Much of the conversation revolving around the NSA spying revelations has focused on U.S. citizens. If you listen to NSA director Keith Alexander or any other defenders of PRISM and similar programs, they are pretty open about the fact that they have the right to indiscriminately collect information of non-U.S. citizens. Dropbox now stands out in that it says it aims to protect the data of its users, regardless of citizenship.
Beyond that, Dropbox promises its customers that it will do everything in its power to guarantee that the government can not access user information through backdoors, by exploiting security vulnerabilities, or through any means other than established legal process.
Dennis Fisher and Mike Mimoso preview next week’s RSA conference, discuss the sessions they’re looking forward to covering and what the fallout from the NSA controversy will be during the week.http://threatpost.com/files/2014/02/digital_underground_144.mp3
The Facebook acquisition of mobile messaging service WhatsApp has captivated the tech world this week. Much of that has to do with the massive $19 billion price tag and, to a lesser extent, the incredibly fast rise of the company. But while analysts and customers have been examining the deal, some security researchers decided to look at the security of WhatsApp itself.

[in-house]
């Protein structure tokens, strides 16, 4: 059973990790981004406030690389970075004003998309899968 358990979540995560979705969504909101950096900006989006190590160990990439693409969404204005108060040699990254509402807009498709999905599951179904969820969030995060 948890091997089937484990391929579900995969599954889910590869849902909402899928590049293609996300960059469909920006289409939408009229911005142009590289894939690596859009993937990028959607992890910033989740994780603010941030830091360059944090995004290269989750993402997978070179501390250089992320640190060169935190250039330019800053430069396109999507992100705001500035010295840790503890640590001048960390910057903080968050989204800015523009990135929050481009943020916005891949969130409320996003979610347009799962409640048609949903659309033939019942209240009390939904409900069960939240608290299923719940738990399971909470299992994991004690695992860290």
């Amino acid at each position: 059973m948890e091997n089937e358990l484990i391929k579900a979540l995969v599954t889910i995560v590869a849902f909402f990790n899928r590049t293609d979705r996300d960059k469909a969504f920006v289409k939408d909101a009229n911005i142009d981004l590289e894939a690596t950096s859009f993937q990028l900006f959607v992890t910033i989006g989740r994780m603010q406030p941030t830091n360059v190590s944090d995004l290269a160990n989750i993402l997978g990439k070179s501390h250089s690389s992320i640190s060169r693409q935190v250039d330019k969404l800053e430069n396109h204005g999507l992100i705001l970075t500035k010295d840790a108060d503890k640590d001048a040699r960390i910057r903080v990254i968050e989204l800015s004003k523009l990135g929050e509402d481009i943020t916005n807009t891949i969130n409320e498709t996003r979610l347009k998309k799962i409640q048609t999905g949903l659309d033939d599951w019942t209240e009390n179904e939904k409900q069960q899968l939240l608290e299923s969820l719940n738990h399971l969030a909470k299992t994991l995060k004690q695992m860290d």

WhatsApp is a text and multimedia messaging service that uses the Internet, rather than a cellular data network, as its base. The app grew slowly at first but exploded in the last couple of years and today claims 450 million active users. Security researchers at Praetorian, who have been running a project known as Project Neptune to assess the security of mobile apps, did a limited assessment of the iOS and Android versions of WhatsApp and discovered a number of issues around the way the app uses SSL.